In the ending year, 2016, many music celebrities had bidden farewell to the world, permanently. Here are some of them. Considering the passion and genius of these artists—to make music and write songs—the best homage one can make is to highlight their respective contributions to music. I deliberately did not delve into the nature or cause of their respective deaths, primarily in respect to their privacy and to, instead, direct the focus of the reader to these artists’ musical works.
David Bowie (January 8, 1947–January 10, 2016)
Inarguably one of the most recognizable and fashionable icons in the Rock music scene, the English artist David Bowie began his recording career as early as 1964, as a member of the band King Bees. As a solo artist, he released his first, self-titled album in 1967. Since then, he practically did not stop making music. He also dabbled in acting; for example, as Jared the Goblin King in the 1986 Fantasy film Labyrinth. However, he remained best known as an eclectic and eccentric personality in the music scene, released albums in every decade. In his career that spanned five decades, he had released 25 studio albums, the final of which was Blackstar, released on his last birthday, two days before his death. Recommended songs include “Love You till Tuesday,” “Space Oddity,” “The Man who Sold the World,” “Starman,” “’Heroes’,” “Modern Love,” “China Girl,” “Let’s Dance,” “The Stars (Are Out Tonight),” and “Sue (Or in a Season of Crime).”
Glenn Frey (Eagles) (November 6, 1948–January 18, 2016)One of the lead vocalists and founding members of the iconic American Folk Rock band Eagles, the multi-instrumentalist Frey also embarked on a successful solo career during the hiatus of his band. With him, Eagles got to release seven albums, from 1972’s debut to 2007’s Long Road Out of Eden.
Some of the popular songs of his band include “Tequila Sunrise,” “Lyin’ Eyes,” “Desperado,” and “Hotel California.” As a solo artist, Frey had five studio albums to his credit—from 1982’s No Fun Aloud to 2012’s After Hours.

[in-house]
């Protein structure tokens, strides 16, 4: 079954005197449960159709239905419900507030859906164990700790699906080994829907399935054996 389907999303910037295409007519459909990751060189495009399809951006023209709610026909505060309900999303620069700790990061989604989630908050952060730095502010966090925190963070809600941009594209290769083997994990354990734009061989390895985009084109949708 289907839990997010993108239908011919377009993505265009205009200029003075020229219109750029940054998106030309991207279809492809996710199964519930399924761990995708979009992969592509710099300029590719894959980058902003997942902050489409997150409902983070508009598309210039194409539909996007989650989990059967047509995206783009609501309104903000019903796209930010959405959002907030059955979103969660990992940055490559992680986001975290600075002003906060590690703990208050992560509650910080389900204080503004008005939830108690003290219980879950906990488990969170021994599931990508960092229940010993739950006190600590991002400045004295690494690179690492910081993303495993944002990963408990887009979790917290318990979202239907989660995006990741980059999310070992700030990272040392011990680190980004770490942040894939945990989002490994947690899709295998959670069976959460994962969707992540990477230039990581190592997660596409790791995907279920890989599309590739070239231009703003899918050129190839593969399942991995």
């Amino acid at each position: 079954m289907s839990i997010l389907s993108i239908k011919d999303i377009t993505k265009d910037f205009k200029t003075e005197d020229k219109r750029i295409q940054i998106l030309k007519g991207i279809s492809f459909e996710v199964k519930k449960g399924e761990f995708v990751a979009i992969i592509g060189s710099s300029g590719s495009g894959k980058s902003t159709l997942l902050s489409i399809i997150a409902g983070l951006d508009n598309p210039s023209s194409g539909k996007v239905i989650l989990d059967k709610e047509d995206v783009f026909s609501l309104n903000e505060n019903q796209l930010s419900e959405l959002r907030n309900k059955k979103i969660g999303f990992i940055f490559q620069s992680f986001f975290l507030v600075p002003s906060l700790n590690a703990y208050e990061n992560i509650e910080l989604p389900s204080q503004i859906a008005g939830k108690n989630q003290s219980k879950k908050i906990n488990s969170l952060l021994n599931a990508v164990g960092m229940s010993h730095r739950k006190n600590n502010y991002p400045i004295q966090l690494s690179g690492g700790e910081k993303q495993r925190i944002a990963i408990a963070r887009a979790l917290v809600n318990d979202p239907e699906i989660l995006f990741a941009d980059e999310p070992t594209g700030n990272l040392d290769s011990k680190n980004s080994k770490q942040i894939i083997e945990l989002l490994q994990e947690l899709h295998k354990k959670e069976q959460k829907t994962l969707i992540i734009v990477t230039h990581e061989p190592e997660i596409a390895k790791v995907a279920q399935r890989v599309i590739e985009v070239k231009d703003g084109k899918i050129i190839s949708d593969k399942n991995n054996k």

Colin Vearncombe (aka Black) (May 26, 1962–January 26, 2016)
Not really popular in the mainstream, Vearncombe, however, was known in the New Wave scene as Black, whose classic single “Wonderful Life” was a hit on many charts in various countries. His “slightly frayed baritone” may be characterized as a cross between the silkiness of Bryan Ferry’s voice and the cascading vocal grace of The Smiths’ Morrissey. As Black, Vearncombe had eight studio albums to his credit—from 1987’s Wonderful Life to 2015’s Blind Faith. Under his real name, he had four releases—from 1999’s The Accused to 2009’s The Given. Other notable songs include “More than the Sun,” “Everything’s Coming Up Roses,” and “Don’t Take the Silence Too Hard.”
Keith Emerson (Emerson, Lake & Palmer) (November 2, 1944–March 11, 2016)Despite his having been a member of the band The Nice in the 1960s and a couple more other groups, the proficient and virtuosic Emerson was most well-known as the keyboardist of the Progressive Rock trio Emerson, Lake & Palmer; with which he was most prolific. The trio had nine studio albums of well-composed music, from 1970’s self-titled debut to 1994’s In the Hot Seat. Remarkable songs included “Lucky Man,” ” “Fanfare for the Common Man,” and “Karn Evil 9.”
Prince (June 7, 1958–April 21, 2016)
Another eccentric, eclectic, and prolific musician, the American artist known as Prince released his debut album, For You, in 1978. In his almost 40 years of recording career, he had contributed 39 studio albums to the music world! Recommended songs included “Dirty Mind,” “1999,” “Little Red Corvette,” “When Doves Cry,” “Let’s Go Crazy,” “Purple Rain,” “Raspberry Beret,” “Kiss,” “Sign o’ the Times,” and “Black Sweat.”
[The tribute continues in the next issue of Filipino Journal, which will include Pete Burns of the New Wave band Dead or Alive, Caroline Crawley of the Indie band Shelleyan Orphan, and the Pop singer George Michael, formerly of the duo Wham!]